Nutrien is a Canadian company headquartered in Saskatoon, formed in 2018 when Calgary-based Agrium Inc. and PotashCorp (aka Potash Corporation of Saskatchewan) of Saskatoon merged. The company is one of the largest potash producers globally, with over 20 million metric tonnes of potassium chloride plant capacity at six Saskatchewan mines.

Nutrien also has two large phosphate mines situated in the US.

Statista said that in 2022, Nutrien’s revenues were approximately US$37.9 billion, noting that the company had been showing a growing trend over the past few years.

It is also the third-largest manufacturer of nitrogen fertilizer, following the American company CF Industries and the Norwegian chemical company Yara. Of course, Yara and CF Industries also have their own entities in Canada.

Canada’s fertilizer industry will continue to grow domestically and internationally, especially in the US, as COVID-19 fears ebb away.

Recently, we saw many farmers panic, buying any type of fertilizer they could get their hands on. This is why there was a run on animal waste, causing a shortage. It’s also why every retailer warned its customers to order early to ensure they were first in line to receive fertilizer rather than putting in a request as needed.

Although companies such as Nutrien could have picked up the slack and offered fertilizer as required, it also caused others to formulate their concepts of alternative fertilizer.

It is not just done in case there’s a shortage but rather as a green alternative to reduce GHG emissions.

Jiminy! That’s Cricket!

We saw industry-wide complaints from farmers when the April 2022 peak fertilizer pricing for anhydrous ammonia was over US$1,600 (CDN $2,171) a ton before falling to $1,152 (CDN $1,563) a ton on August 25, 2022.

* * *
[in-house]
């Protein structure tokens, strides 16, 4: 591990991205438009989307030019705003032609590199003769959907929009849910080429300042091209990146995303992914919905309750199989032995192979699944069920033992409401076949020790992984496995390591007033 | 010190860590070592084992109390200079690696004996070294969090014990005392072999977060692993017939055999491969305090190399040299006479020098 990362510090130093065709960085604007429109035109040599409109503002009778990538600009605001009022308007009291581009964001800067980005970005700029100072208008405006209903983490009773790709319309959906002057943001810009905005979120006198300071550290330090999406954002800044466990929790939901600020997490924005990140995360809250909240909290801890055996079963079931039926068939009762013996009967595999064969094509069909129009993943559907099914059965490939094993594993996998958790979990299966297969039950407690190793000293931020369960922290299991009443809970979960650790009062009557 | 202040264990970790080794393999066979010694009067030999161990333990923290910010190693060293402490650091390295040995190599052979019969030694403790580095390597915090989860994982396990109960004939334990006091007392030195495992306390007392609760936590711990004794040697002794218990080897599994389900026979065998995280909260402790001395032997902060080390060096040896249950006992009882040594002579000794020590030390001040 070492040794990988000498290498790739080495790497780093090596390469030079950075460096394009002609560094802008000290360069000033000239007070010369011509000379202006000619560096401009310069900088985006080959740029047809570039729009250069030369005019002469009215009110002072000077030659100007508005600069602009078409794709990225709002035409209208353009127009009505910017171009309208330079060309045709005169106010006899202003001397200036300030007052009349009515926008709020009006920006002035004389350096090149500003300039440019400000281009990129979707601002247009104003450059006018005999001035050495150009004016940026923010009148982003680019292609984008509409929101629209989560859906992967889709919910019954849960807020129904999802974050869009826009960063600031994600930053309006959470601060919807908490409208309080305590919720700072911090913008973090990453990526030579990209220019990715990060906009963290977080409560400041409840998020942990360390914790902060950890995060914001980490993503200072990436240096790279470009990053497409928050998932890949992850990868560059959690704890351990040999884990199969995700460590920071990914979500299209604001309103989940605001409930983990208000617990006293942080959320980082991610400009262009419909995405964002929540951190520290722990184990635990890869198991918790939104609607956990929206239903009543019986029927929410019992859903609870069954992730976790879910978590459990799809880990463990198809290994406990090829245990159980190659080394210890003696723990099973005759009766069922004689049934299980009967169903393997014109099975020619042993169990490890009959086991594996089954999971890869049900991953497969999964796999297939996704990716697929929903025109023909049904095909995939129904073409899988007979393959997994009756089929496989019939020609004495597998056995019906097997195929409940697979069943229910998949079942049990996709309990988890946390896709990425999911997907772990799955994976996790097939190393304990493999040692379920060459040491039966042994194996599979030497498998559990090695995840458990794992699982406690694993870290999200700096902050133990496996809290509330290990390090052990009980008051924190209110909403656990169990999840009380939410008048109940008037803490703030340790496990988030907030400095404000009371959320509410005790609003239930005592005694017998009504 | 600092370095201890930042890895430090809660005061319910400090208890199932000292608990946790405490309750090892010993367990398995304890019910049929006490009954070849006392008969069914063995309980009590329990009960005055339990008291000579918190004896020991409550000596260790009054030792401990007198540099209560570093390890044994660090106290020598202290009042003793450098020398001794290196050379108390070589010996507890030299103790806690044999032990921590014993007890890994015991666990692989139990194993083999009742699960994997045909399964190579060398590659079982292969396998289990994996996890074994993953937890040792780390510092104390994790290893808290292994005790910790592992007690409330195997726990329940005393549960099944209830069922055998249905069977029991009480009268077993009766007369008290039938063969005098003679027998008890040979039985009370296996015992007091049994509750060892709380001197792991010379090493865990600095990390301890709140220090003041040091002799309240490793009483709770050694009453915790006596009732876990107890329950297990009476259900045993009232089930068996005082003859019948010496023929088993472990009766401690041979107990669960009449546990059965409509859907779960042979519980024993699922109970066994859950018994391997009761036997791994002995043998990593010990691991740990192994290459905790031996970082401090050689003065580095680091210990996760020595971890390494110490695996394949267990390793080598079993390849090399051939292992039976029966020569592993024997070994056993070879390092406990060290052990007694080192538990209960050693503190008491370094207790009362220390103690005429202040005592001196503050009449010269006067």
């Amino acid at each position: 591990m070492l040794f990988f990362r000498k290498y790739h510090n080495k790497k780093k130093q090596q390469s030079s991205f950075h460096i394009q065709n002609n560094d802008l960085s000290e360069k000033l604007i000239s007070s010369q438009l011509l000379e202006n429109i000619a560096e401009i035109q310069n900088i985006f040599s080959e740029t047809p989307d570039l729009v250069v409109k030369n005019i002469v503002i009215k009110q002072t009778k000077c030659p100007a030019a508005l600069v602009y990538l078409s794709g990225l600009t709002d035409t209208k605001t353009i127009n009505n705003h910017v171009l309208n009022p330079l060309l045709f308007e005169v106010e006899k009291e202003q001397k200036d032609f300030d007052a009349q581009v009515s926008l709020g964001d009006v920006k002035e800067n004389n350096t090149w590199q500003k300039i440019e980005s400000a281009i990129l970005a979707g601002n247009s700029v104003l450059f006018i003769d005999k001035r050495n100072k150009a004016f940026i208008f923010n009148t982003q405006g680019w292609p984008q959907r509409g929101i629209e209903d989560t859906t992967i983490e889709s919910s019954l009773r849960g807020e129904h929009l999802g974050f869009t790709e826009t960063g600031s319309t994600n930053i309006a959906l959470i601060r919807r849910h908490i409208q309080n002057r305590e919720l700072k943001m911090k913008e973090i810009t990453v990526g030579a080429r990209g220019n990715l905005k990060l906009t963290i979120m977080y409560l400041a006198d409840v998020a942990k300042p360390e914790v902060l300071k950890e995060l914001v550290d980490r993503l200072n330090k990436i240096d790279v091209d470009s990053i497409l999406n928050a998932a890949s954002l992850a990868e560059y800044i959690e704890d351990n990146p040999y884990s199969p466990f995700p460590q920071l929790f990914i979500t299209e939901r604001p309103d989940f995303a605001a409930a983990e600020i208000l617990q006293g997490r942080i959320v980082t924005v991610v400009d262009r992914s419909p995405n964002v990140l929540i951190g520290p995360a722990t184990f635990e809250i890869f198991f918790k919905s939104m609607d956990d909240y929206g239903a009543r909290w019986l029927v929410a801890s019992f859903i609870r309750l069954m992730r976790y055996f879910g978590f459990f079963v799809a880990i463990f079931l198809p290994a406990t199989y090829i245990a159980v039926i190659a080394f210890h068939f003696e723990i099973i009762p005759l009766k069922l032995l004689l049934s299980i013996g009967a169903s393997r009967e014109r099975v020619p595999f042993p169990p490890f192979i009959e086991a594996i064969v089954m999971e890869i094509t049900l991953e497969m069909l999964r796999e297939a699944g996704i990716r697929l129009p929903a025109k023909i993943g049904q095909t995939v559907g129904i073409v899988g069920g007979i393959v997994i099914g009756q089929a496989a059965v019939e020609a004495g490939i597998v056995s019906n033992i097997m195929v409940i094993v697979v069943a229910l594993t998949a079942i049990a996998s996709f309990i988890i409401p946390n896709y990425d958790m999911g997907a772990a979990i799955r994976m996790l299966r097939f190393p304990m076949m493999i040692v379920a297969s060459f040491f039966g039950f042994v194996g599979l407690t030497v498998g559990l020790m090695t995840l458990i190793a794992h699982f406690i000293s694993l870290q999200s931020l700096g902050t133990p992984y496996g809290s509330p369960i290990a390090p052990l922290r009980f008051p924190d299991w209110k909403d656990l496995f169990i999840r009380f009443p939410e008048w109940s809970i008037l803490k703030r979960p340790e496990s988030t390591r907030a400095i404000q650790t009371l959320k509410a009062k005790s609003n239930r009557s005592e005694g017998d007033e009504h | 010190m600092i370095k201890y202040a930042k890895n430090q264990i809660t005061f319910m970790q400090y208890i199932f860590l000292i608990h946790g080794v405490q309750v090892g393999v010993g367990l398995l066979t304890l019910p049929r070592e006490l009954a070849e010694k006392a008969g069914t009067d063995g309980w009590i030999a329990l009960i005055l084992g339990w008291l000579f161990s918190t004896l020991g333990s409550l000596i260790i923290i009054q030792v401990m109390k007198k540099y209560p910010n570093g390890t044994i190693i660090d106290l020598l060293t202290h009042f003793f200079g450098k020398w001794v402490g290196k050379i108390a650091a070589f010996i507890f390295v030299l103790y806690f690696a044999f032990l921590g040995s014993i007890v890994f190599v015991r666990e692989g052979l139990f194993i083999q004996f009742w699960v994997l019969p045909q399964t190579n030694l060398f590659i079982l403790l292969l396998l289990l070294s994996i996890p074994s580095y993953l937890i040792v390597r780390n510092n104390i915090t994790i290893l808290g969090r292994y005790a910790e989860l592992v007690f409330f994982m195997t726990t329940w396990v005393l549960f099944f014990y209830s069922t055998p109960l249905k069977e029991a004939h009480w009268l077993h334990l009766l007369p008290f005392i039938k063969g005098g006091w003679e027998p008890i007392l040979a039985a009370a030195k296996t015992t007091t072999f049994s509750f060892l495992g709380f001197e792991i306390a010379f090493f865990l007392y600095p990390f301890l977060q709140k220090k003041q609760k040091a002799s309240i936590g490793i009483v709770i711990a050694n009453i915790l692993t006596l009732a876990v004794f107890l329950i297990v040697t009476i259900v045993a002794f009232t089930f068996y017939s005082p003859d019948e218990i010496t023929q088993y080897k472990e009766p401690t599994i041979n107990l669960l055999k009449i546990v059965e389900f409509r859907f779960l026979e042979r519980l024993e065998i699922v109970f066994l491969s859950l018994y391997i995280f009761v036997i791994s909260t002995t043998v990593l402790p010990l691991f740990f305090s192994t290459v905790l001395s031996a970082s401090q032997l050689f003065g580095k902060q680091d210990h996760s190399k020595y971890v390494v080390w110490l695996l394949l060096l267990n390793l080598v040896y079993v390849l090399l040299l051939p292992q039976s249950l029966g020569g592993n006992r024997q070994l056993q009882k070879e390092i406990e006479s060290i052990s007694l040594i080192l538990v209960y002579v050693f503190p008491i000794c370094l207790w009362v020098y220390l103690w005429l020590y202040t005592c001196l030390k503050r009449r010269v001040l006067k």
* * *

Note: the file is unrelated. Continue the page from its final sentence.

As of February 2024, prices were even lower. MAP (monoammonium phosphate consists of phosphorus and nitrogen) had an average price of $809 (CDN $1,097) per ton, potash $509 (CDN $690)/ton, urea $527 (CDN $715)/ton, anhydrous $770 (CDN $1,044)/ton, UAN28 $334 (CDN $453)/ton, and UAN32 $390 (CDN $529)/ton.

Sure Source Commodities LLC (aka SureSource Agronomy) of Petrolia, Ontario, has developed a new fertilizer source that will make your conscience feel good—unless you love or hate insects.

Featuring pelleted frass—that’s what the company calls the excrement, exoskeletons, and discarded feed materials of crickets—the Kickin’ Frass product received regulatory approval from the Canadian Food Inspection Agency on February 20, 2024.

SureSource said that cricket frass fertilizer provides growers with a sustainable fertilizer option that does not come at the cost of yield. SureSource takes pride in turning waste into something farmers can use to create healthier soil and healthy crops.

The crickets are cultivated on a state-of-the-art, closed-environment farm belonging to Aspire Food Group. The facility was designed for high-quality insect farming in London, Ontario. And while Aspire grows the crickets for food, the leftovers got SureSource thinking.

SureSource received a $200,000 Ontario grant in April 2023 as part of Bioenterprise Canada’s Fertilizer Accelerating Solutions and Technology Challenge.

Bioenterprise calls itself Canada’s food and agri-tech engine. It comprises a community of entrepreneurs, researchers, accelerators, and partners looking to drive Canadian innovation in our sector. Putting its money where its mouth is, Bioenterprise divvied up $2 million equally between the 10 Challenge winners, including SureSource.

The other nine winners were ALPINE, BioLiNE Corp., CanGrow Crop Solutions, CRF AgriTech LP, Escarpment Renewables, Haggerty AgRobotics, International Zeolite Corp., ReGenerate Biogas, and Woodrill Farms.

The Challenge’s goal was to “transition alternative fertilizer solutions from research and validation phases to successful commercialization and market entry.” With the funds in hand, SureSource met with the Vineland Research and Innovation Centre to commercialize a pelleted fertilizer made from cricket frass.

Located in Vineland Station, Ontario, Vineland considers itself a leader in the research and innovation of horticultural products and technologies.